- File formats:
- BEST CURRENT PRACTICE
- H. Balakrishnan
- pilc (tsv)
Cite this BCP: TXT
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This document describes TCP performance problems that arise because of asymmetric effects. These problems arise in several access networks, including bandwidth-asymmetric networks and packet radio subnetworks, for different underlying reasons. However, the end result on TCP performance is the same in both cases: performance often degrades significantly because of imperfection and variability in the ACK feedback from the receiver to the sender. The document details several mitigations to these effects, which have either been proposed or evaluated in the literature, or are currently deployed in networks. These solutions use a combination of local link- layer techniques, subnetwork, and end-to-end mechanisms, consisting of: (i) techniques to manage the channel used for the upstream bottleneck link carrying the ACKs, typically using header compression or reducing the frequency of TCP ACKs, (ii) techniques to handle this reduced ACK frequency to retain the TCP sender's acknowledgment-triggered self- clocking and (iii) techniques to schedule the data and ACK packets in the reverse direction to improve performance in the presence of two-way traffic. Each technique is described, together with known issues, and recommendations for use. A summary of the recommendations is provided at the end of the document. This document specifies an Internet Best Current Practices for the Internet Community, and requests discussion and suggestions for improvements.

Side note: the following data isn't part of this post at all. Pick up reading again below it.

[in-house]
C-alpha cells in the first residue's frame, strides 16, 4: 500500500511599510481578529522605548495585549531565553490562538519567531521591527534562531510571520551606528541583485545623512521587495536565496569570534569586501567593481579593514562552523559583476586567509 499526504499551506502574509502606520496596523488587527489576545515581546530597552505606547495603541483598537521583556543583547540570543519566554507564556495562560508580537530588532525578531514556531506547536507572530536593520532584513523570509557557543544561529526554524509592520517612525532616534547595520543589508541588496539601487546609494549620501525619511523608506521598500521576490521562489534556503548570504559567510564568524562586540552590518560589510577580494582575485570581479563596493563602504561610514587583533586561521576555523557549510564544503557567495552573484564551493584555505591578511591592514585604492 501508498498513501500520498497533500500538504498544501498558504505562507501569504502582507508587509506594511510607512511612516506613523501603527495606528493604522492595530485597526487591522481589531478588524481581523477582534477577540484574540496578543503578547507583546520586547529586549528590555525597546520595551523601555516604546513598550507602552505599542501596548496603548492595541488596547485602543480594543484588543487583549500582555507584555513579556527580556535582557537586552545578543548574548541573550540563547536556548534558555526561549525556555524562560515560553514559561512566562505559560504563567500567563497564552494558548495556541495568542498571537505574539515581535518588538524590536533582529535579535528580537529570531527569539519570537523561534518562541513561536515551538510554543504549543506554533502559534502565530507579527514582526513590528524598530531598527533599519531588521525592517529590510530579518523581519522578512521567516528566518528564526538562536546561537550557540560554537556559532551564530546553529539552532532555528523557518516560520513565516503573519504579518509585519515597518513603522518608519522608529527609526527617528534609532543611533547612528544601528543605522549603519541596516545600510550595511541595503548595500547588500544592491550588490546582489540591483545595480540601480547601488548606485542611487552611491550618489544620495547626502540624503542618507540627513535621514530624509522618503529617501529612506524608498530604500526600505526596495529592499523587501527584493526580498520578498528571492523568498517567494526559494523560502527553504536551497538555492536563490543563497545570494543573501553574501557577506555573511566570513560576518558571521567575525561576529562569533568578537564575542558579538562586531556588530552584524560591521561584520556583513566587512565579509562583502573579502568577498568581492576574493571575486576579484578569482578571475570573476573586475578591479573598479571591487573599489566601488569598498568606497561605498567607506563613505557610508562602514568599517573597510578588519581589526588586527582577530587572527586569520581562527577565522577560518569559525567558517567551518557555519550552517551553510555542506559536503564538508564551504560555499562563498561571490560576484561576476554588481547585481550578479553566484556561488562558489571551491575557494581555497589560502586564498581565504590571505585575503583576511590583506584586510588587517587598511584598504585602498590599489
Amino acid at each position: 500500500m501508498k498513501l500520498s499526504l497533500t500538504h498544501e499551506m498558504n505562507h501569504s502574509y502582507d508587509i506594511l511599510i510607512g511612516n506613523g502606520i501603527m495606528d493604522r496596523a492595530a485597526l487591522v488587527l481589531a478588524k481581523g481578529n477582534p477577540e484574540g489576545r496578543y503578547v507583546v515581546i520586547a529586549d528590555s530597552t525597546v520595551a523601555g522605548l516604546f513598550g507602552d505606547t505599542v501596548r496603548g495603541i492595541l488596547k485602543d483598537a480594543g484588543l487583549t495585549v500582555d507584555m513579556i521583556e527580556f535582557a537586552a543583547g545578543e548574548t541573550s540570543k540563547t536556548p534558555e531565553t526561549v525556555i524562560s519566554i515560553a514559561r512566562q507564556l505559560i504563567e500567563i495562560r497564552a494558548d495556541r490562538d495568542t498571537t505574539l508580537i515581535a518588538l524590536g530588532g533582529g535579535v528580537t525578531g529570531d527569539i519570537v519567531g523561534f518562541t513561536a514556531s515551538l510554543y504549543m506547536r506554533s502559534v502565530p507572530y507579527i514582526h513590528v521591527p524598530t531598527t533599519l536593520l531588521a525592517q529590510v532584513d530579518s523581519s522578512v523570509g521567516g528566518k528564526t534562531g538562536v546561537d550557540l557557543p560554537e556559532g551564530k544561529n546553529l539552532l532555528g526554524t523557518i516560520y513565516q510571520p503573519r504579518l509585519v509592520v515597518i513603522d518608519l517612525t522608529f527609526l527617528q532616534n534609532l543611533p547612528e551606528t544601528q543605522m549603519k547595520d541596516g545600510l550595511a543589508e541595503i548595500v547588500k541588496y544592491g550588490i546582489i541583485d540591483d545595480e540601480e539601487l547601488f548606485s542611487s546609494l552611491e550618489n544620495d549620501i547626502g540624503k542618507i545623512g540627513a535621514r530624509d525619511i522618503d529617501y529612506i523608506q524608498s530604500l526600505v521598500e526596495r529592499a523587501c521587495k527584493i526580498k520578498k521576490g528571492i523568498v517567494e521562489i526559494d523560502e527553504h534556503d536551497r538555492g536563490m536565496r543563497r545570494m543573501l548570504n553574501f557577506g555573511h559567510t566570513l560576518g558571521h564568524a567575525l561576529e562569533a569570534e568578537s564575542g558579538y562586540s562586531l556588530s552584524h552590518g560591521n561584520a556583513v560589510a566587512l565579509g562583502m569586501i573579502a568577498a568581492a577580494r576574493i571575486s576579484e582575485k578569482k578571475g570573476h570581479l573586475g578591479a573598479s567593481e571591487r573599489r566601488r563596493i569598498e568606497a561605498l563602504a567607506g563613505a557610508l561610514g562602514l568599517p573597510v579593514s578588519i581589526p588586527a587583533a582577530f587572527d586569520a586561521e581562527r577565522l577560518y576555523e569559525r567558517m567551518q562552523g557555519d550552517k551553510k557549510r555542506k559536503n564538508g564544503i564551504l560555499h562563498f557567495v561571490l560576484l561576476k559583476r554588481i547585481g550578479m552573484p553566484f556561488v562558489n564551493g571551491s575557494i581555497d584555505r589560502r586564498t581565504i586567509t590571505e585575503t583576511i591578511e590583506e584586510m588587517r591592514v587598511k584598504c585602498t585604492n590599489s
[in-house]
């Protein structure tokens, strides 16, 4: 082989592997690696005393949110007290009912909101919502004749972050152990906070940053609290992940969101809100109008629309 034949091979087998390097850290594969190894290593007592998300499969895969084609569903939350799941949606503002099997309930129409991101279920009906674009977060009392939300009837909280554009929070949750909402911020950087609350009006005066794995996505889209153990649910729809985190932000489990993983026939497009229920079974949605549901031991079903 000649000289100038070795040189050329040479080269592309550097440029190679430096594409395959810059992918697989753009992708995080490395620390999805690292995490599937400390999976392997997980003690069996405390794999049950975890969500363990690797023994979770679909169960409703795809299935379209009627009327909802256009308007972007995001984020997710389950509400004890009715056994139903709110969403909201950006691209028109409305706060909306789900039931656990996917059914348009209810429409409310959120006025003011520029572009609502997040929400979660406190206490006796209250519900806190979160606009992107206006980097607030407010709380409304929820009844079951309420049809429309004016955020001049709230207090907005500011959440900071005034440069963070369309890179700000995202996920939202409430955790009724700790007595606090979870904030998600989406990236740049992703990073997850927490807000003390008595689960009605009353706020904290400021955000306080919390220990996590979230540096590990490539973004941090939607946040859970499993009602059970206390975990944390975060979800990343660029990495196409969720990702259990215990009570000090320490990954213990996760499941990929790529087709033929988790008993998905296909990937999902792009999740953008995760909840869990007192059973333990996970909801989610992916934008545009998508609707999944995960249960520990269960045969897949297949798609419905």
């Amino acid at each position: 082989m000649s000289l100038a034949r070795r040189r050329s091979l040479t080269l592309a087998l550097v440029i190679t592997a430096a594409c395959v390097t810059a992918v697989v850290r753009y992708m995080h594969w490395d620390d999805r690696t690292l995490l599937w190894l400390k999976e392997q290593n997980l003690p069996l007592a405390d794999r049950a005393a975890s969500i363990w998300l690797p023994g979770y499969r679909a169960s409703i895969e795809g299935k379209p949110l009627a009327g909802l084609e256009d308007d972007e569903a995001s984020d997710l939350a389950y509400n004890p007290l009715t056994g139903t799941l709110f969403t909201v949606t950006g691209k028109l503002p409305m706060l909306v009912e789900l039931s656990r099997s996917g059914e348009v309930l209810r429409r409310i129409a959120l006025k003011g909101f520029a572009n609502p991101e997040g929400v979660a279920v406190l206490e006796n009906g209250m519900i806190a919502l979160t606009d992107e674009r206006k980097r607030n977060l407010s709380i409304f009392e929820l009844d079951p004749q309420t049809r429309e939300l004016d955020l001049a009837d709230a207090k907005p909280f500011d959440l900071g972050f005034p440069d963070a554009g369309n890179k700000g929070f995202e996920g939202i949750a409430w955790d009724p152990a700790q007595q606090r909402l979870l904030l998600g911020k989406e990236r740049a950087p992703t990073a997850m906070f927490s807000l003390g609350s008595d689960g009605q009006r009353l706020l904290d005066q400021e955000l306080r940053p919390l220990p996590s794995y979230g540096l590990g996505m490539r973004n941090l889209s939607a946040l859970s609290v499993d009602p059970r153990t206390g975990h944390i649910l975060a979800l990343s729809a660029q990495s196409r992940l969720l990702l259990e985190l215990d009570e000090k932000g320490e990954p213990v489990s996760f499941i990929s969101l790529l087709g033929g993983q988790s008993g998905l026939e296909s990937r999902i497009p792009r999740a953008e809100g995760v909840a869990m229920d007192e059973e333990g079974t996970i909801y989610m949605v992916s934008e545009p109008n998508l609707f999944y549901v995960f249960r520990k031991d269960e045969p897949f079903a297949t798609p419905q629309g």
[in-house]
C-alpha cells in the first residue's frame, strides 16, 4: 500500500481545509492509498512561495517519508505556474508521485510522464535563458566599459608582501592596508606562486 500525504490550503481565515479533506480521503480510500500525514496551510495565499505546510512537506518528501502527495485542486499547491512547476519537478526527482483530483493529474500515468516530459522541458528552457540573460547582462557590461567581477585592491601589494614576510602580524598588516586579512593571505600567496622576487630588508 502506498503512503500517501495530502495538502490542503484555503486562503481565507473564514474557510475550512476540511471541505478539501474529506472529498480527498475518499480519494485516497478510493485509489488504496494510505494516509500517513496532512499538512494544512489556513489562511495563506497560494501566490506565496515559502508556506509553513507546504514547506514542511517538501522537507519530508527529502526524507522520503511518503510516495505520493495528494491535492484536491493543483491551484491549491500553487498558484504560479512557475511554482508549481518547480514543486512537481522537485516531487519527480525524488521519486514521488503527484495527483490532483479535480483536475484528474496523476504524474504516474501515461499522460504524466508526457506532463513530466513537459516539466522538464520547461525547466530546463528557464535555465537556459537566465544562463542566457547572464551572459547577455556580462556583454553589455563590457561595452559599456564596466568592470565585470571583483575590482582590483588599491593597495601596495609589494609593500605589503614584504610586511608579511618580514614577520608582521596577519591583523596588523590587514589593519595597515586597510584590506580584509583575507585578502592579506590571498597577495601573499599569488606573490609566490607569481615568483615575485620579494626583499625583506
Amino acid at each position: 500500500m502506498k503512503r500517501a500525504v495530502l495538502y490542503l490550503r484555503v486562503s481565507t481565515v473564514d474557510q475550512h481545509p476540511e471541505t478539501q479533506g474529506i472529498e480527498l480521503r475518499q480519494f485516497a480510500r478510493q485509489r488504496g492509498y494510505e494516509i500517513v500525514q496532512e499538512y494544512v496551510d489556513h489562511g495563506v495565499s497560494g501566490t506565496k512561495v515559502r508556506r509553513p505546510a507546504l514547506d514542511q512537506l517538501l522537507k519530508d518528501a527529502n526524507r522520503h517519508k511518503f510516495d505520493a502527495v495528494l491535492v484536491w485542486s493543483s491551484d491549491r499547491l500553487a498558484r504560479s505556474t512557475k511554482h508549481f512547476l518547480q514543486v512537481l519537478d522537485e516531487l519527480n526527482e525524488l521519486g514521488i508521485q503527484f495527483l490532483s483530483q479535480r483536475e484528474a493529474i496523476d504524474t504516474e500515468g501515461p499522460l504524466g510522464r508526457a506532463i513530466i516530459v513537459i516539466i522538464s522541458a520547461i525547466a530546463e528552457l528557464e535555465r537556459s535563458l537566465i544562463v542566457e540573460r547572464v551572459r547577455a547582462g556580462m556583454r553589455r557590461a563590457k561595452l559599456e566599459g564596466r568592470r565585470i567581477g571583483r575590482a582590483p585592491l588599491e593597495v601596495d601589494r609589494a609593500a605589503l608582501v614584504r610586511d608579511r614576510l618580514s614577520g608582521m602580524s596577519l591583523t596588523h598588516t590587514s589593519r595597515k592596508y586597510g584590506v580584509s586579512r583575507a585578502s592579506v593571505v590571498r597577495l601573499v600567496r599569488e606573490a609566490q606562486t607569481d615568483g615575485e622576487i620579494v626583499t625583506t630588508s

For the definition of Status, see RFC 2026.
For the definition of Stream, see RFC 8729.